Individuals must give their consent for you to process their personal data.
Personal data is any information relating to an identified or identifiable natural person. This includes name, email address, and contact details (such as phone number or postal address). Consent is a voluntary decision by an individual to provide their personal data for a particular purpose. If you want to collect consent from your users, you must do so using clear language and with appropriate notice of what the website will be used for and how long their information will be stored on your system.
To help you comply with GDPR requirements regarding consenting for processing of personal data:
The rules are different for children under 16 (and 13 in some countries).
The rules for children under 16 (and 13 in some countries) are different. If you collect personal data from them, you must get consent from their parents or guardians. You should also make sure that any consent form is clear and straightforward, explaining how you will use the child’s data, where it will be stored and who else will have access to it.
You must also explain how you will protect their privacy—for example by making sure that any third parties with whom they share information do so only on an anonymized basis or using secure connections such as SSL encryption certificates.
You need a Data Protection Officer if your business regularly monitors or processes large amounts of personal data.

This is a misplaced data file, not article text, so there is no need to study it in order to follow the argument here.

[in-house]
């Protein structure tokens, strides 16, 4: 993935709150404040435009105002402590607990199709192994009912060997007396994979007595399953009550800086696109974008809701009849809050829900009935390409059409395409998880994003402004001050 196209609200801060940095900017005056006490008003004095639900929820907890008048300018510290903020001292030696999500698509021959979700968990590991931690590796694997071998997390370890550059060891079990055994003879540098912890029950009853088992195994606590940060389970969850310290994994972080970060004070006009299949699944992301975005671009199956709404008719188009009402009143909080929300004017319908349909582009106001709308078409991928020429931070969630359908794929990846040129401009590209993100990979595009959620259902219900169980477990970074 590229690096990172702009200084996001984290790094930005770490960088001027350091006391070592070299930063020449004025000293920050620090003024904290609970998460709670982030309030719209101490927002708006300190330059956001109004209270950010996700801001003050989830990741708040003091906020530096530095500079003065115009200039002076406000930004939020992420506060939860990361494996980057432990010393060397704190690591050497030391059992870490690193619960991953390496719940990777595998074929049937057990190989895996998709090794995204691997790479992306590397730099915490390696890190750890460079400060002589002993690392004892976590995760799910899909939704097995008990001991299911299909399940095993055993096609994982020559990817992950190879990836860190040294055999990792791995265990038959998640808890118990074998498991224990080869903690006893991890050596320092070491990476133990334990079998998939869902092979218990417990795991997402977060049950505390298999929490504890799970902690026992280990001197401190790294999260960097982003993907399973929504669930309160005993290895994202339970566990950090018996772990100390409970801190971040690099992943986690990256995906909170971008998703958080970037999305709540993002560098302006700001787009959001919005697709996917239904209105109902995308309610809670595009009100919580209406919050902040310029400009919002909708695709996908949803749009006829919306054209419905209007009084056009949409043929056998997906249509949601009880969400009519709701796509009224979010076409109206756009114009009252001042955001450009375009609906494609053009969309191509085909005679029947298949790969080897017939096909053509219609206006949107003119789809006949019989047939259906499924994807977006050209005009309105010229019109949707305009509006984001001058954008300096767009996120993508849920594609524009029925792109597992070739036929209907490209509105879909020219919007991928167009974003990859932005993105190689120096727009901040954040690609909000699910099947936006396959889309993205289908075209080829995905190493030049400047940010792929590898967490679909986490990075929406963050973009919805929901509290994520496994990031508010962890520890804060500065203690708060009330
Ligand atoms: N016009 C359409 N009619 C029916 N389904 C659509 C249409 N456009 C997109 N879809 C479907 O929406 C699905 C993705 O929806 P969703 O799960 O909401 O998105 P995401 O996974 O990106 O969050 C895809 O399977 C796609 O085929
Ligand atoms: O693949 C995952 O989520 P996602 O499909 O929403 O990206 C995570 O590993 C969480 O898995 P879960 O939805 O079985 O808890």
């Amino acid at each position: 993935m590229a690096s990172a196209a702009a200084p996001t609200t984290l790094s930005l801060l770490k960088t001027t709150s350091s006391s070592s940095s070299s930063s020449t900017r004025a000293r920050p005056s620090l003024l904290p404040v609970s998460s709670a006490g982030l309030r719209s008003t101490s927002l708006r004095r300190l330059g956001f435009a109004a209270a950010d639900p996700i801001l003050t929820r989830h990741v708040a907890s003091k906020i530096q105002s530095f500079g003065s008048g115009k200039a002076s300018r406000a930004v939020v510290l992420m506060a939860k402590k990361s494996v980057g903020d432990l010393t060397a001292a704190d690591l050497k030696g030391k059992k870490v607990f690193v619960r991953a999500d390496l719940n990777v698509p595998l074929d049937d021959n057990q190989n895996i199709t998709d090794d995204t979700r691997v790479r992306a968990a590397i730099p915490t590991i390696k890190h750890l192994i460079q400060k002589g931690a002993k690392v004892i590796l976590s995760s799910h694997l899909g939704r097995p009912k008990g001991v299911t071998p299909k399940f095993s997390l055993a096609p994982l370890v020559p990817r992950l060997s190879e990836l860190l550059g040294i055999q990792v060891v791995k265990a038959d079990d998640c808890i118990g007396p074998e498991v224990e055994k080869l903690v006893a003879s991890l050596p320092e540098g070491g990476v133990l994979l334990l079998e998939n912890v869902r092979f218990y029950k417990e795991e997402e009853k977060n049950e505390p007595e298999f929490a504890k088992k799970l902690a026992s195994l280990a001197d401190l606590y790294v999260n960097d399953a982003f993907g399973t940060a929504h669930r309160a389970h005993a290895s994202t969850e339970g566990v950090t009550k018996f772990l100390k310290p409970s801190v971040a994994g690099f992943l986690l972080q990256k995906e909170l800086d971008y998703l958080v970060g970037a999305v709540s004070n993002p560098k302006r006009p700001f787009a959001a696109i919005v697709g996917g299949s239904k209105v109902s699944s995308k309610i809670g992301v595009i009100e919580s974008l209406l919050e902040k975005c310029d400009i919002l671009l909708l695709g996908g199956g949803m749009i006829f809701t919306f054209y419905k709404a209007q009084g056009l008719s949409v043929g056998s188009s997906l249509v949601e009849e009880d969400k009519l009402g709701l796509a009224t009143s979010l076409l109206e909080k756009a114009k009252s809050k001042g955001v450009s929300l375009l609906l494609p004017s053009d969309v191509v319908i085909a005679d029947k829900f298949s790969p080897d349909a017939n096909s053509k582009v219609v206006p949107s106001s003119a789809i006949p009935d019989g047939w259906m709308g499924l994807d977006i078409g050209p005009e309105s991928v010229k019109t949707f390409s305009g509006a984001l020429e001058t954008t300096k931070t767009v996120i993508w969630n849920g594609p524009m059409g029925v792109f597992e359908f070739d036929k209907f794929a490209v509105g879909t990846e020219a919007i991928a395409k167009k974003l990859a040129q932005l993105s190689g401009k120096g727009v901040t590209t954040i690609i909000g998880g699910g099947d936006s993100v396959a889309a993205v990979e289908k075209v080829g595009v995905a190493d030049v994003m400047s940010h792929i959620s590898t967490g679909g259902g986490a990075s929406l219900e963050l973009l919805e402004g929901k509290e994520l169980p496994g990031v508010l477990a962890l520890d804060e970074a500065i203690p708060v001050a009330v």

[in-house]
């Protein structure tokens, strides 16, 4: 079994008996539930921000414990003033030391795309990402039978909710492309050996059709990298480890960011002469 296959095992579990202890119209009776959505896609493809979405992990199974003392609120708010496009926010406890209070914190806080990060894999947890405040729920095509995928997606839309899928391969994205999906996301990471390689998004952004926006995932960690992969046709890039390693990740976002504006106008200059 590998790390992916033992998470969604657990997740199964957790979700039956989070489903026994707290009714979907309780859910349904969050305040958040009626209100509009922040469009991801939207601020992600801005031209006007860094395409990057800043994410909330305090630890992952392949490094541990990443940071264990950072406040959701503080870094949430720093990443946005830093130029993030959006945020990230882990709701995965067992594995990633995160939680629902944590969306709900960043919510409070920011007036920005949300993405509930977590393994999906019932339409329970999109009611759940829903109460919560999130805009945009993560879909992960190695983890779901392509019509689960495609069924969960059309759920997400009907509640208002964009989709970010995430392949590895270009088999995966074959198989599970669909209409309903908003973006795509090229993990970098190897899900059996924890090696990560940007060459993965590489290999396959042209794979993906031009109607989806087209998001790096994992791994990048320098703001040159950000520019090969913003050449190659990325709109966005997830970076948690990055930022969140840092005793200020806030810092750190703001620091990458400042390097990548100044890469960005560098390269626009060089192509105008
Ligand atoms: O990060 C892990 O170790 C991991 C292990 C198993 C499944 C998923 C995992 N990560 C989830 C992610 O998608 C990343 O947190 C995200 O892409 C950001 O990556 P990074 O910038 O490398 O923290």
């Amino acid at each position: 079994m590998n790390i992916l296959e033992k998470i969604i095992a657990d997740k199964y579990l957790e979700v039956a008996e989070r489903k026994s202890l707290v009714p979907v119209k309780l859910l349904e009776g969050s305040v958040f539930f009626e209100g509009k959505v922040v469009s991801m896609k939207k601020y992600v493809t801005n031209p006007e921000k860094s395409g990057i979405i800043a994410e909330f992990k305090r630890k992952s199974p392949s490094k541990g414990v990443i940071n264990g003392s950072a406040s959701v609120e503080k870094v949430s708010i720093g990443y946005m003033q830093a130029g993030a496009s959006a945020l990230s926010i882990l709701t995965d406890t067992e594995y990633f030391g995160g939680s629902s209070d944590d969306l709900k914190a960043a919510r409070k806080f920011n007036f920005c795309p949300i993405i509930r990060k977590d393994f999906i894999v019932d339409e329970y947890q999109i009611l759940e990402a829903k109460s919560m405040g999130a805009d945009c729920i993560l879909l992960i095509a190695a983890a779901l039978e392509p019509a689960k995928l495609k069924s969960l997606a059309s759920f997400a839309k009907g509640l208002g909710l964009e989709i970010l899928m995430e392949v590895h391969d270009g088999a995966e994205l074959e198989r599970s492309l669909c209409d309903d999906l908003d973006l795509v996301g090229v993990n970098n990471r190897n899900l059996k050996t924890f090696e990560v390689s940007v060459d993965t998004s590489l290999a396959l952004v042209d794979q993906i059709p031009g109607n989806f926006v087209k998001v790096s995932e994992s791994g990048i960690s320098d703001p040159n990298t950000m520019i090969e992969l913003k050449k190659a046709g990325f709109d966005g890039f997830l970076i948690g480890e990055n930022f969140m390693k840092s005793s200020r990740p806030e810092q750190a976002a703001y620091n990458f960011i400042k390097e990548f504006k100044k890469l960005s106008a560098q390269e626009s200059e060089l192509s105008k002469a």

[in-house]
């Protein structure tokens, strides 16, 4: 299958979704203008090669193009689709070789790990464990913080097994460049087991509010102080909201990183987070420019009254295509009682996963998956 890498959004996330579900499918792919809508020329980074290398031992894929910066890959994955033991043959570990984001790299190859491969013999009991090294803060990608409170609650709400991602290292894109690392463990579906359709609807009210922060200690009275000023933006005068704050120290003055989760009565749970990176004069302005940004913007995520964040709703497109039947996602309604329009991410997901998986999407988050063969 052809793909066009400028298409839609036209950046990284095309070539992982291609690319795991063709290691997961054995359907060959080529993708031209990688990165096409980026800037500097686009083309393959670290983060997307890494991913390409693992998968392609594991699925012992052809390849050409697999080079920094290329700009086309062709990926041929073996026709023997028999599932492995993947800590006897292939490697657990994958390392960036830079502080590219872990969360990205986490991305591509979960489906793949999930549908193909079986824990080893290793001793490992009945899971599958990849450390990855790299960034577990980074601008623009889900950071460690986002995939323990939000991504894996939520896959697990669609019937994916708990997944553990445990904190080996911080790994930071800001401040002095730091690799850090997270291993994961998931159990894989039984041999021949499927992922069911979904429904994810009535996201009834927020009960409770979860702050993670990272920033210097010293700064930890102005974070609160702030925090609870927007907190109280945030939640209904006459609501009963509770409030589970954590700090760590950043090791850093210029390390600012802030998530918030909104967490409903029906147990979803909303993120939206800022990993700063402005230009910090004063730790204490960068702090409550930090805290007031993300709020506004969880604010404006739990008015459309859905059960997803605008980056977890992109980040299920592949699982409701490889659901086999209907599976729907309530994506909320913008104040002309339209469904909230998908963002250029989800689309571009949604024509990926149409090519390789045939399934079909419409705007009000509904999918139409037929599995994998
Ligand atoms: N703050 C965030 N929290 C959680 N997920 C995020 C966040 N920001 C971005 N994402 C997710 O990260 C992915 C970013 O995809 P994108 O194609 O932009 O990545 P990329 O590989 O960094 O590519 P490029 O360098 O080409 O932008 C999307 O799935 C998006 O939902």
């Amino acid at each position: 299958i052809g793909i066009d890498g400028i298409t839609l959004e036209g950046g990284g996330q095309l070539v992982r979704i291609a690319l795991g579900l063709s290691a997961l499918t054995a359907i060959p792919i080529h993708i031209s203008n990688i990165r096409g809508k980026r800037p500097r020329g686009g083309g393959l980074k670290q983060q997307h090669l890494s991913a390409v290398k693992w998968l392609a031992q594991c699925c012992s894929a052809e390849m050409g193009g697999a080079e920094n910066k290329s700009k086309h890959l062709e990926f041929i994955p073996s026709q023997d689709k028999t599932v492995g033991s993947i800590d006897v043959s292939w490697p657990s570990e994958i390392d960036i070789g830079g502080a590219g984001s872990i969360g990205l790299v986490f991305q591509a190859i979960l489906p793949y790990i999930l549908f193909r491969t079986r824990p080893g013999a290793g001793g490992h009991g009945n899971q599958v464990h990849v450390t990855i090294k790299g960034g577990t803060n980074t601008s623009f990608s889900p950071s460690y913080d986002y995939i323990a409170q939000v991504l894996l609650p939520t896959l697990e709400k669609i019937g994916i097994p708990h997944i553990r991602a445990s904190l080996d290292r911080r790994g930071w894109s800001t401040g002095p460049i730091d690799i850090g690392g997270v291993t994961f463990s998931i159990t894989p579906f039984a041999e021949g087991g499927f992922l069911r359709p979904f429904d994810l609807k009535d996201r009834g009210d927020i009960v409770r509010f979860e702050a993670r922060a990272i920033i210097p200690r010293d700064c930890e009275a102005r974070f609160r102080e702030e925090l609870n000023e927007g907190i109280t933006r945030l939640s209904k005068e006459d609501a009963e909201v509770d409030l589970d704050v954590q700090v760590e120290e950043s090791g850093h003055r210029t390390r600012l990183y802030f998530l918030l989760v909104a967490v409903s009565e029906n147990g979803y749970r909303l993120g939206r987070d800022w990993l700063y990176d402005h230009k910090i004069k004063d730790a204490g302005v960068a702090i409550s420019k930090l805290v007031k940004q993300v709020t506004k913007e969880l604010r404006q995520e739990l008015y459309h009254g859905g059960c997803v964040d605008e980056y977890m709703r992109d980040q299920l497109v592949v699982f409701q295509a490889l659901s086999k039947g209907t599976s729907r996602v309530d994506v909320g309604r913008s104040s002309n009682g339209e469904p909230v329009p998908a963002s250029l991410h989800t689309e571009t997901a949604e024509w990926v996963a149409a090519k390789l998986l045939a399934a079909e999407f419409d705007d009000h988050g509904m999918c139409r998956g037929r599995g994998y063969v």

If your business regularly monitors or processes large amounts of personal data, or if you are a public authority, you may need to appoint a Data Protection Officer.
A Data Protection Officer (DPO) is responsible for ensuring that your organisation complies with EU law and can help you understand the GDPR. DPOs are also able to:
- Provide advice on how best to comply with GDPR requirements;
- Monitor how your company deals with personal information;
- Provide training for employees who handle customer data
If you use any third-party providers, make sure they are GDPR-compliant.
A third-party provider is a company that helps you with your business or personal needs. For example, they may provide office space or IT support services. If you’re using a third-party provider to help manage your website, it’s important to check whether they are GDPR-compliant.
Third party providers can be risky because they don’t have direct contact with the data subjects (i.e., customers) of their services and can therefore take advantage of laxer privacy policies without much oversight from companies like yours who do control how much information about customers is stored on their servers or transmitted over the internet at large.
Your website needs to be prepared for GDPR because it will go into effect soon!
If you are not yet ready to comply with GDPR, it’s time to start planning. The requirements are fairly simple:
- You’ll also need a way for people who want their information deleted from your database where possible (you should already have one in place). If not, start thinking about how you can make this happen!
We hope this checklist helps you prepare for the GDPR and make sure your website is ready for it. We look forward to seeing what changes come in the next few years, but for now, let’s keep working on getting our websites up to date!